Administration’s regulatory roadblocks stymie dental guidelines

Photo: David Joyce via Flickr

At more than 100,000 offices and clinics across America, dentists stay busy placing and removing amalgam fillings as they care for their patients.

Dental amalgam – a mixture of metals such as silver, tin, copper and zinc bound together by mercury – is valued by clinicians for its workability, low cost and strength. Regulated as a medical device, dental amalgam is considered safe for most patients over the age of 6.

However, dental amalgam has an environmental downside. In the process of restoring teeth, the nation’s dental offices flush mercury and other metals into public water treatment systems each year. That disposal practice allows mercury to enter the food chain as methylmercury, a neurotoxin.

A federal rule announced in the final days of the Obama administration would have required dentists to install equipment designed to capture mercury and other metal waste for safe disposal and recycling.

The U.S. Environment Protection Agency stated that “compliance with this final rule will annually reduce the discharge of mercury by 5.1 tons as well as 5.3 tons of other metals found in waste dental amalgam” to public water treatment plants.

Leaders of organized dentistry had embraced the measure. “With the cost of implementation estimated at between $59 million and $61 million, the American Dental Association even called the final rule … a “fair and reasonable approach to the management of dental amalgam waste,”  wrote Josh Russell in a piece for Courthouse News.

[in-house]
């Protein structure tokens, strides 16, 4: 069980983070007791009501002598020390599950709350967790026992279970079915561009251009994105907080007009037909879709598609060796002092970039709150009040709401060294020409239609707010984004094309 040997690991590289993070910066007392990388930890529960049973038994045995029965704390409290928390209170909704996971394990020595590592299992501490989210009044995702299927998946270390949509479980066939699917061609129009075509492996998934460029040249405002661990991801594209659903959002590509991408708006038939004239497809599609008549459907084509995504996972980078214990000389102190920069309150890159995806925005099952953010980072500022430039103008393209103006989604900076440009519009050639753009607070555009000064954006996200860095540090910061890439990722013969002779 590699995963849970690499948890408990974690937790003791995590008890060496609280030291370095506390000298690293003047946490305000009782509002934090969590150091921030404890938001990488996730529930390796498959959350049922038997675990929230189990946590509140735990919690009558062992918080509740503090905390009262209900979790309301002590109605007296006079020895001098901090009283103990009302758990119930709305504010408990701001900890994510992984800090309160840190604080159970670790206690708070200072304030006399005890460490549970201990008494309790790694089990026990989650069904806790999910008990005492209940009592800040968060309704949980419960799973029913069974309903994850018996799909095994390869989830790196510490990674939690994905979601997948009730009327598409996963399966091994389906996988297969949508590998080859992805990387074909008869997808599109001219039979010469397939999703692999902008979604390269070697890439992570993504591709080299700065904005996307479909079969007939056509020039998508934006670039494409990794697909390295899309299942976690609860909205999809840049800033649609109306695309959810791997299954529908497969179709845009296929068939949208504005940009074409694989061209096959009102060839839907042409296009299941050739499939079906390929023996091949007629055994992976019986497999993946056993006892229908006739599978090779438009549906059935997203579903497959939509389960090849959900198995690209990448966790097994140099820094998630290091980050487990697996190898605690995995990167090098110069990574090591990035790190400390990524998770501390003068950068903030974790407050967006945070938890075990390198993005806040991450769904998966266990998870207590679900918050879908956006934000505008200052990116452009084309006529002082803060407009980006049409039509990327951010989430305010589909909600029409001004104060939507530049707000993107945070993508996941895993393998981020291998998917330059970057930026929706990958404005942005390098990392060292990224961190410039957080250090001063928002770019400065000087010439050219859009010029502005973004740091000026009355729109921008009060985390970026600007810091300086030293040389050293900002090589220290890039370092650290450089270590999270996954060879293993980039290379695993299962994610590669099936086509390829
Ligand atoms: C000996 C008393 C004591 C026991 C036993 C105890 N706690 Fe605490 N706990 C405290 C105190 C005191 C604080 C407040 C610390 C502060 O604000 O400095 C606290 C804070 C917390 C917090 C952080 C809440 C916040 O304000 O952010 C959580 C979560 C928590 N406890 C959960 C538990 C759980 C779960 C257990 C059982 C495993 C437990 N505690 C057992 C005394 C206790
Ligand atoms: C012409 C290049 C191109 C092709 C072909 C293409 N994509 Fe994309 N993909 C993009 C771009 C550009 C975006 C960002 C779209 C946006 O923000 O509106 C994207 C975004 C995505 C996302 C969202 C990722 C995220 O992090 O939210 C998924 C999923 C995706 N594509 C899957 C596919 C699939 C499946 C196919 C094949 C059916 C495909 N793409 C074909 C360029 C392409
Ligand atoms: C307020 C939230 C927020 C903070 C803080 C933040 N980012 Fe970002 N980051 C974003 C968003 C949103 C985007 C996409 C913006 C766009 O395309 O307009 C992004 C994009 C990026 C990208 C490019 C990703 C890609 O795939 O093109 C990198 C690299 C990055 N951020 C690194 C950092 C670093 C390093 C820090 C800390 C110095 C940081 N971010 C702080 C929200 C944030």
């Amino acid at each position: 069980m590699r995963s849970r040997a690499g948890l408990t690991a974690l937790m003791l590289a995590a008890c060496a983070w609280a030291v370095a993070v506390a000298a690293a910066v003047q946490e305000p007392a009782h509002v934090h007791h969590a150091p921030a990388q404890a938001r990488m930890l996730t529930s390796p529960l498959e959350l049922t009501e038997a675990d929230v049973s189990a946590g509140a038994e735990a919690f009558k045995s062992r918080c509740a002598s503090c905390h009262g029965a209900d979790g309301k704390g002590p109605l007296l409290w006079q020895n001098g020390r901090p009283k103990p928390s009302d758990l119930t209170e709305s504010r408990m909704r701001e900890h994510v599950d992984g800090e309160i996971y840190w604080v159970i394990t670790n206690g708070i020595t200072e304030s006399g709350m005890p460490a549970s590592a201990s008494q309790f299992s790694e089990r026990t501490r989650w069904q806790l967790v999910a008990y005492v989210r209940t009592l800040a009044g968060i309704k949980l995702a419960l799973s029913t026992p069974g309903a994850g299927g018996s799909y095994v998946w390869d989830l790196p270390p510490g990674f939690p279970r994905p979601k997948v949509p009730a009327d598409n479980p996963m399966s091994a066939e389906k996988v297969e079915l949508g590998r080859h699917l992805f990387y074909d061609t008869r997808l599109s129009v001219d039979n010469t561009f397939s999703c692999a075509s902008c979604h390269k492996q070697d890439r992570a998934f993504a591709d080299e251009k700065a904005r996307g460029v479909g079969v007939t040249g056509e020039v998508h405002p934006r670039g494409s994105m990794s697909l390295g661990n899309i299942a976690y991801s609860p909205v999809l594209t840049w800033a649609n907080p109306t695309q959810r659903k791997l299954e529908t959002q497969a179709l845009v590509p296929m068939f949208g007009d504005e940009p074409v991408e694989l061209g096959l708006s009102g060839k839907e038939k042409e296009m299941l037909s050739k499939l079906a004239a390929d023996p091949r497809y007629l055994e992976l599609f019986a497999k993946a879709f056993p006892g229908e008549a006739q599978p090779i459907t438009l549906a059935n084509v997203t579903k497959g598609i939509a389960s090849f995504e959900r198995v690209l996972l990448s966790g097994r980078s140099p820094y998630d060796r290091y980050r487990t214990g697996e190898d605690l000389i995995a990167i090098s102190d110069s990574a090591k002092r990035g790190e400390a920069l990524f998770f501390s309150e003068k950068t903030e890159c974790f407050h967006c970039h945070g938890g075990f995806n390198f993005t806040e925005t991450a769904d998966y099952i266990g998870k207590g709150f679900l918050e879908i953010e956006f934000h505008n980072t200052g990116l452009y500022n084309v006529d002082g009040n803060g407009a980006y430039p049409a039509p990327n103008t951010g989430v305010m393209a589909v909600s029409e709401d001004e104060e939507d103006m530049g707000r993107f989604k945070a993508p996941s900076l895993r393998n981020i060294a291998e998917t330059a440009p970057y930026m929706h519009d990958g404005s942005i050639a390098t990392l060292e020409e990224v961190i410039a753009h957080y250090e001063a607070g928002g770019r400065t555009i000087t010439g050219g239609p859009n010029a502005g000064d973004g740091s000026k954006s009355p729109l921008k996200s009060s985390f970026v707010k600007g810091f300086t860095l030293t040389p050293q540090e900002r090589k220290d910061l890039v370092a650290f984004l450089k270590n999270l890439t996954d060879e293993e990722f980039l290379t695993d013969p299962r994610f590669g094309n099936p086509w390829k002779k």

Many dentists had already purchased the necessary equipment to comply, Tony Edwards reported in

The mercury rule was scheduled to become official on Jan. 24 with its publication in the Federal Register.

But in an Inauguration Day memorandum, President Donald Trump, who rode to victory amid promises to drastically slash regulations, instructed federal agencies to pull back scores of Obama administration rules that had not yet published.

“We’re going to be cutting regulation massively,” but the rules will be “just as protective of the people,” the president told reporters Jan. 23.

In compliance with the president’s order, the EPA withdrew the dental mercury rule.

One environmental group sued last month to save it.

“EPA’s withdrawal of the mercury rule is not just illegal, but senseless” contended Aaron Colangelo, litigation director at the National Resources Defense Council, in a statement announcing the lawsuit. “The rule imposes minimal burden, drew widespread praise from dental providers and benefits public health and the environment,”

The case, Natural Resources Defense Council v EPA et al., was filed in federal court in New York. Check out this new AHCJ fact sheet that will help you in localizing the story for your community.

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